Thanks for the input! This is pretty much spot on with my plan. I have completed my graduate degree in Administration and passed my PMP exam on 3/15/13. This weekend I enrolled in Stanford's IT Benchmarking certificate since it is being retired at the end of the month. I completed the first class which was in a similar format to what you explained above, except each class has 1 hour of lecture and a 5 question exam. Also, when I received the completion certificate for the first class, it mentioned PDUs for PMI which is a bonus in my book. 3 more classes before the end of the month and I'll have "Stanford" on my resume. Thanks again for the input!
     
  13. ooo

    ooo New Member

  14. BMWGuinness

    BMWGuinness New Member

    Doubtful, Graduate Certificates and Professional Certificates are not usually in the same boat.

    However, if you're looking to have a top tier school on your resume, this would be an option.
     
  15. BMWGuinness

    BMWGuinness New Member

    I'm looking to pursue the Computer Security Certificate next from Stanford. In June, my final classes start for my IT Project Management Graduate Certificate. After that I'll look into the Stanford Certified Project Manager certificate. I'm not sure where to go from there. I have a Master of Arts in Administration not a Master of Business Administration but at this time, I do not think that is a disqualifier for Executive Management Consulting. I'll have to decide what else I want to do for Q4 2013. I've decided to forgo an Academia career and continue to move up with Professional ladder.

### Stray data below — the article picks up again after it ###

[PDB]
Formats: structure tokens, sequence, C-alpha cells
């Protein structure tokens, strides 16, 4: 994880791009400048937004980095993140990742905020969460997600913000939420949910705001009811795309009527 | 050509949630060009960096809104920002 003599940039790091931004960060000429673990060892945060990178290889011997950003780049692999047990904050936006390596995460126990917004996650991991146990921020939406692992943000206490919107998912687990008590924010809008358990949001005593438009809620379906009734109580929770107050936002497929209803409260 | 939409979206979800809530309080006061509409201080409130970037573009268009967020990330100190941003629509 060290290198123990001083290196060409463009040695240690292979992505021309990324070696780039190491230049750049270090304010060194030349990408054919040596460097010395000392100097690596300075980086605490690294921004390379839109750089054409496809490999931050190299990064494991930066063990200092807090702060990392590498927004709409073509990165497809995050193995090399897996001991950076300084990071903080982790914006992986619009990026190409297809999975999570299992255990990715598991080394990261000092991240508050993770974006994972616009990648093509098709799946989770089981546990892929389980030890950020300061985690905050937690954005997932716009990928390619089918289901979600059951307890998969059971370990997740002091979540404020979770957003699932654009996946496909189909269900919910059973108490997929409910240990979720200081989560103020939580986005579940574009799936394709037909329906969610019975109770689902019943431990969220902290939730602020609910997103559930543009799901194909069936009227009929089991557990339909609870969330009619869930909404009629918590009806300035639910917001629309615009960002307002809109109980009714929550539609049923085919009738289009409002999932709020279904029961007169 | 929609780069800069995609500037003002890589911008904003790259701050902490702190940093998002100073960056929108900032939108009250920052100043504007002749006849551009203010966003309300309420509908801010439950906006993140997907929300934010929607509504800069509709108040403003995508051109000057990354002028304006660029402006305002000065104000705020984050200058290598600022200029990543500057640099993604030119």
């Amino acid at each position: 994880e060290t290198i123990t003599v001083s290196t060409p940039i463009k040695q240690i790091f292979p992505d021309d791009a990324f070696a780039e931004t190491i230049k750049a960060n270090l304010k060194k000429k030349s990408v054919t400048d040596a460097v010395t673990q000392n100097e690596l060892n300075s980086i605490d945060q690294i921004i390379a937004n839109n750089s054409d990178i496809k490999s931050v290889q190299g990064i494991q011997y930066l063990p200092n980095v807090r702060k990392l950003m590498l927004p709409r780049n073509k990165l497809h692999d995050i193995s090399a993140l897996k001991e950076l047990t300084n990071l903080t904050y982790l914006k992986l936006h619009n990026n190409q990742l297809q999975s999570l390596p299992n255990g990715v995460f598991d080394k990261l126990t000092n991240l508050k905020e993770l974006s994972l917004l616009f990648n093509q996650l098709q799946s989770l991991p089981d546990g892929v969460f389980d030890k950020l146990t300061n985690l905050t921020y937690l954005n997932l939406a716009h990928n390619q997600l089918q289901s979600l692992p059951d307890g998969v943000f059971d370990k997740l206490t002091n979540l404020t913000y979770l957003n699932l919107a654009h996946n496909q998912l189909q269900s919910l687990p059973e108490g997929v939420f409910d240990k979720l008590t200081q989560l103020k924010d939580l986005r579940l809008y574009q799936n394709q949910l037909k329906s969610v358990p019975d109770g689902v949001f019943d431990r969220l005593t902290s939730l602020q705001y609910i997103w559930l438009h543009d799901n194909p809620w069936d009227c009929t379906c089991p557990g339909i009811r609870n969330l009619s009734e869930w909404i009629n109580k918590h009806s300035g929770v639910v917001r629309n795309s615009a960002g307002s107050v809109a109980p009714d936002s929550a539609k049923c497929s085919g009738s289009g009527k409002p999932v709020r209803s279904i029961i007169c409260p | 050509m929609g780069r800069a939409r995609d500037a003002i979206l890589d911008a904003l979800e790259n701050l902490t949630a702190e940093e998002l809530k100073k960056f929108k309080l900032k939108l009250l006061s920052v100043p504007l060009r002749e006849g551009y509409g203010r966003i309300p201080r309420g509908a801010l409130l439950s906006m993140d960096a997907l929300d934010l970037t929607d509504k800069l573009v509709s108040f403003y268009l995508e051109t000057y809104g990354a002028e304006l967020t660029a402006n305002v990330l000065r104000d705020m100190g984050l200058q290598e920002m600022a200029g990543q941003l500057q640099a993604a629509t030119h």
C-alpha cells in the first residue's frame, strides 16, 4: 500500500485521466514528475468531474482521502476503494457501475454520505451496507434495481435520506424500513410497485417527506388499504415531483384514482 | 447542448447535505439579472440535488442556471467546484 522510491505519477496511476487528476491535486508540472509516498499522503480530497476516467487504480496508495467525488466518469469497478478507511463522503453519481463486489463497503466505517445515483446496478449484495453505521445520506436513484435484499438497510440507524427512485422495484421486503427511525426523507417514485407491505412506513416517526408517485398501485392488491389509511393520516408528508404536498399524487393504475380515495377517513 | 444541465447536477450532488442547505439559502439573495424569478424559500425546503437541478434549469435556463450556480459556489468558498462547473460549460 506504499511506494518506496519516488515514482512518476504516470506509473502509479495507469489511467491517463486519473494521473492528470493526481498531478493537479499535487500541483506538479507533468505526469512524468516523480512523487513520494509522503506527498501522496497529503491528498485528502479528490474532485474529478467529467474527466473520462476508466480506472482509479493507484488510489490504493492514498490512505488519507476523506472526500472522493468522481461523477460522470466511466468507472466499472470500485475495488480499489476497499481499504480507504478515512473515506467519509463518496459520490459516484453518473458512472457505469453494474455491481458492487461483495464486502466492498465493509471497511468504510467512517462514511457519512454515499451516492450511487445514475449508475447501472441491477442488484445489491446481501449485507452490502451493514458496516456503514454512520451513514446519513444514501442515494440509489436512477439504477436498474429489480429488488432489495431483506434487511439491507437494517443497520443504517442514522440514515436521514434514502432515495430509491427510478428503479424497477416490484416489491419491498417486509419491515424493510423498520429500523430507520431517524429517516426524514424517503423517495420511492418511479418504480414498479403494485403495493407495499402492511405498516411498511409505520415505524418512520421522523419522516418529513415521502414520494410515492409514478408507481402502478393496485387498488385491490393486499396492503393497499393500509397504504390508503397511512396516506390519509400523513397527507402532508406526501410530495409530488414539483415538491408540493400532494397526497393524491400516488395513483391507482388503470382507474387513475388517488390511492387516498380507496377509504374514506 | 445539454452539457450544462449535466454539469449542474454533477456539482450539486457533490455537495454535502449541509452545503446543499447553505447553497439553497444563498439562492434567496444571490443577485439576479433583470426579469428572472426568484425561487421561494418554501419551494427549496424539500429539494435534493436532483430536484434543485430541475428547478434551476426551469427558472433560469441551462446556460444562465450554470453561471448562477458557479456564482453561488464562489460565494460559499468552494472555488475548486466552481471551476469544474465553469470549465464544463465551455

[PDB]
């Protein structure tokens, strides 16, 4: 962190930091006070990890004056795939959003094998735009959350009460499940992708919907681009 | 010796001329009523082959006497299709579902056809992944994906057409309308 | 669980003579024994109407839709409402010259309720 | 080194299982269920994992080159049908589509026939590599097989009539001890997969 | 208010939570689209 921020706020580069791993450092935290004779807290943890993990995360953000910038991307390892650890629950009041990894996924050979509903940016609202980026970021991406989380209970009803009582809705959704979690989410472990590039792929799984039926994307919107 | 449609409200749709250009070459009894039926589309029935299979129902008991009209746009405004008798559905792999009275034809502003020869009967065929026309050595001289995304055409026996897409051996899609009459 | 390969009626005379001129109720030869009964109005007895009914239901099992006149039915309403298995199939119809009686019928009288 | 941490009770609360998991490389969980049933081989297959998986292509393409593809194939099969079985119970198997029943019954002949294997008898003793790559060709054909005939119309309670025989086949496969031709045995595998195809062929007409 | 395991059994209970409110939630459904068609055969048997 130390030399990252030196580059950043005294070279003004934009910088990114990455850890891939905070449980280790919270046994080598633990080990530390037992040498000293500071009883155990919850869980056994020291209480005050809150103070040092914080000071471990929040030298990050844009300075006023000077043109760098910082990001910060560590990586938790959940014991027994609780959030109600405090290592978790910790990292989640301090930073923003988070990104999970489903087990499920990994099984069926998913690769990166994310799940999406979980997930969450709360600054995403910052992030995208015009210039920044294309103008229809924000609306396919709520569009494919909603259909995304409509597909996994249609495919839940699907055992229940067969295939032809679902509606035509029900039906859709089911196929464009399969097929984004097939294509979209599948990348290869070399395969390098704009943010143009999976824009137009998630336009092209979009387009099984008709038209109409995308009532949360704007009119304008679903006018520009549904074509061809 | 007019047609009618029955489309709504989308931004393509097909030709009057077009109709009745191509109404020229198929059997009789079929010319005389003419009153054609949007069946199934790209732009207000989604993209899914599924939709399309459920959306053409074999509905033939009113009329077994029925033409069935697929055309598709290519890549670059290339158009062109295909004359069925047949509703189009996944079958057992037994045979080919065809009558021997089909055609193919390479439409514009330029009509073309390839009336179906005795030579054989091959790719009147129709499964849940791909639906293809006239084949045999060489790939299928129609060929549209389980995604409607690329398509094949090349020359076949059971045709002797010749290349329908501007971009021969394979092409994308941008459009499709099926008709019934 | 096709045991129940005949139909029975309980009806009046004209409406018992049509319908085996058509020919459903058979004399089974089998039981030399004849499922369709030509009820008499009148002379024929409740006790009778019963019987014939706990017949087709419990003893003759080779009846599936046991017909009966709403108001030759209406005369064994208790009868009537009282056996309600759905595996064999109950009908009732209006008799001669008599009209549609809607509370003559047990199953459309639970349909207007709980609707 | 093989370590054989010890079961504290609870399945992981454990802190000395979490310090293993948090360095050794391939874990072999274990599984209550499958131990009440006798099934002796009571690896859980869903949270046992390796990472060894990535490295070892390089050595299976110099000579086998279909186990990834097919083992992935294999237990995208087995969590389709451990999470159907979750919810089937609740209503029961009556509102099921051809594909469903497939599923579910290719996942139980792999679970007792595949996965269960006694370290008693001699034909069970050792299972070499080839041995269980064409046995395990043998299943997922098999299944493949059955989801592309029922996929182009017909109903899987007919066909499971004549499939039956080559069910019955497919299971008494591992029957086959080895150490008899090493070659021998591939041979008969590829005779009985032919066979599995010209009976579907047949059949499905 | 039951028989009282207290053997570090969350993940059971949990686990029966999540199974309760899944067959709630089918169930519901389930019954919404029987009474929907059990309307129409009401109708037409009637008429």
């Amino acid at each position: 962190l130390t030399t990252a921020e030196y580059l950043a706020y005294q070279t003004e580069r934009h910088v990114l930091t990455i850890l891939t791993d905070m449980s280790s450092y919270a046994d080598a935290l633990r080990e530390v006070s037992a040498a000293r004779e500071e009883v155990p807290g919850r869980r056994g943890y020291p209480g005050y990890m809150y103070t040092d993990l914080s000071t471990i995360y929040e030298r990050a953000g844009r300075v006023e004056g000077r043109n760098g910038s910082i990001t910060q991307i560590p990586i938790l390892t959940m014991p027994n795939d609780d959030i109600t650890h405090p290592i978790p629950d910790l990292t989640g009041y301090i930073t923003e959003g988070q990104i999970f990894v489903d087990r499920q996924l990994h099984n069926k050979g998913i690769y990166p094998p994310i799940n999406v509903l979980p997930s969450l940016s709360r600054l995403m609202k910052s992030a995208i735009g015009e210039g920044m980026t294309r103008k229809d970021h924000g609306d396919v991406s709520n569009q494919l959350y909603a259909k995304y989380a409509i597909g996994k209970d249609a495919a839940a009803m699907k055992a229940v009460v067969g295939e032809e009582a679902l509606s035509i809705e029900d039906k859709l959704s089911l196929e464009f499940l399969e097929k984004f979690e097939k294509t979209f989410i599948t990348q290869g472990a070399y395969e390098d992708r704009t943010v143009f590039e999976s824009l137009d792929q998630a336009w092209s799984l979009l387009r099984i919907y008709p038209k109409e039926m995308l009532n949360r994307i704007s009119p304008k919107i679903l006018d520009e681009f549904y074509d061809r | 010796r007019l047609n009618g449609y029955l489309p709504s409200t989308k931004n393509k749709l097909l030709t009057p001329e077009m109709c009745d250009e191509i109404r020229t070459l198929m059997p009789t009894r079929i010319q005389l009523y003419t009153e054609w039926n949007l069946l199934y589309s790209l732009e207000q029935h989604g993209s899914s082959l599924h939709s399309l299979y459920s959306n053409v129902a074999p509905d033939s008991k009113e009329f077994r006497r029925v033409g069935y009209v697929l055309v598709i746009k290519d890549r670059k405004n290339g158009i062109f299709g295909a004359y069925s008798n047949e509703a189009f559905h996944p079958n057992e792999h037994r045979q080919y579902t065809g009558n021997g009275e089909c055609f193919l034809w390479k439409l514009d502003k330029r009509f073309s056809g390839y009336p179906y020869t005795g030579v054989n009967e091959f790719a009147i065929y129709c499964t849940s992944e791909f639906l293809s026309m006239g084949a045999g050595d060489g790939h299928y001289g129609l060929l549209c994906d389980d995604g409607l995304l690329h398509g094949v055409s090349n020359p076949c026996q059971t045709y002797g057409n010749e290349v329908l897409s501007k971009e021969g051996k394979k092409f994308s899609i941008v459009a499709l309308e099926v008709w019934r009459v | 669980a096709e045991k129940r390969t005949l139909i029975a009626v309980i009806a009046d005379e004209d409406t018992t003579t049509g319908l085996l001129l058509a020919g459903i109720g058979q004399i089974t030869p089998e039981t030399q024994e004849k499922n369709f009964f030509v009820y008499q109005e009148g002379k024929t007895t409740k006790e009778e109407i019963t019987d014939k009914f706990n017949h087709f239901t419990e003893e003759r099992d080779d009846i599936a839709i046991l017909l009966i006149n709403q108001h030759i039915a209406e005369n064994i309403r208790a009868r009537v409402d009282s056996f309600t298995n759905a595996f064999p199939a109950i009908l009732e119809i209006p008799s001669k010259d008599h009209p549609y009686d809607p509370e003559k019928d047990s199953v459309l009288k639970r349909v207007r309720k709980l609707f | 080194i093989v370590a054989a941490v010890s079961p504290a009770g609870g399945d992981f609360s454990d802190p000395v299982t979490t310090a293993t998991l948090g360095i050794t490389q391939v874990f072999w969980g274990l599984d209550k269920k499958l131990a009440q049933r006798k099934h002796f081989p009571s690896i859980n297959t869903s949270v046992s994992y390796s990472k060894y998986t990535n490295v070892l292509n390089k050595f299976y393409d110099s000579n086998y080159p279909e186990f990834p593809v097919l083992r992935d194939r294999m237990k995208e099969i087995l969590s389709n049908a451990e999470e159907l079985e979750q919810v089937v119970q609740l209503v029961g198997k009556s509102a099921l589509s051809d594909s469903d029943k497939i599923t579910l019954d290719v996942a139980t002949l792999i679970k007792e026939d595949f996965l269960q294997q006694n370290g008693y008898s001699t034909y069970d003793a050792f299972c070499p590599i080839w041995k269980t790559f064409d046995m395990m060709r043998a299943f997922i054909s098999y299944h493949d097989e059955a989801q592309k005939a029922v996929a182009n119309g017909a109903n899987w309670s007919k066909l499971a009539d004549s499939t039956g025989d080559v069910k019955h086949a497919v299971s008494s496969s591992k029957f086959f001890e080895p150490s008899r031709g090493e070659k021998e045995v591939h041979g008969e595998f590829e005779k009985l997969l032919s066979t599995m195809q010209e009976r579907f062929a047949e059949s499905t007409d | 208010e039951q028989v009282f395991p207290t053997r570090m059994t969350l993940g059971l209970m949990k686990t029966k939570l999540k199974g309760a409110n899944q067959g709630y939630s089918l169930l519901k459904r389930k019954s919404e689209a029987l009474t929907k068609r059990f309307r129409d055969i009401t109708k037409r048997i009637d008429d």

16. BMWGuinness

    BMWGuinness New Member

    Well, I figured out what I'll be doing after (or even before) the SCPM :) :) :)

    Global Innovation Programs | Stanford Graduate School of Business

    Stanford Graduate School of Business - Global Innovation Program - Online Innovation and Entrepreneurship Certificate

    About Us - Stanford Innovation and Entrepreneurship Certificate

    I called their Global Innovation Program and confirmed that on the certificate will be the Stanford Graduate School of Business.
     
  17. Intlprof

    Intlprof New Member

    I completed a Wharton Certificate with their mgt dept

    In 2011 I was invited for a fully funded certificate with Wharton's management dept, where we worked with six of Wharton's top profs. What they had done was invited select faculty from schools they were working with overseas, to review tier 1 level publishing materials; these were issued in April, and then we all came together in August for a short residency in Philadelphia.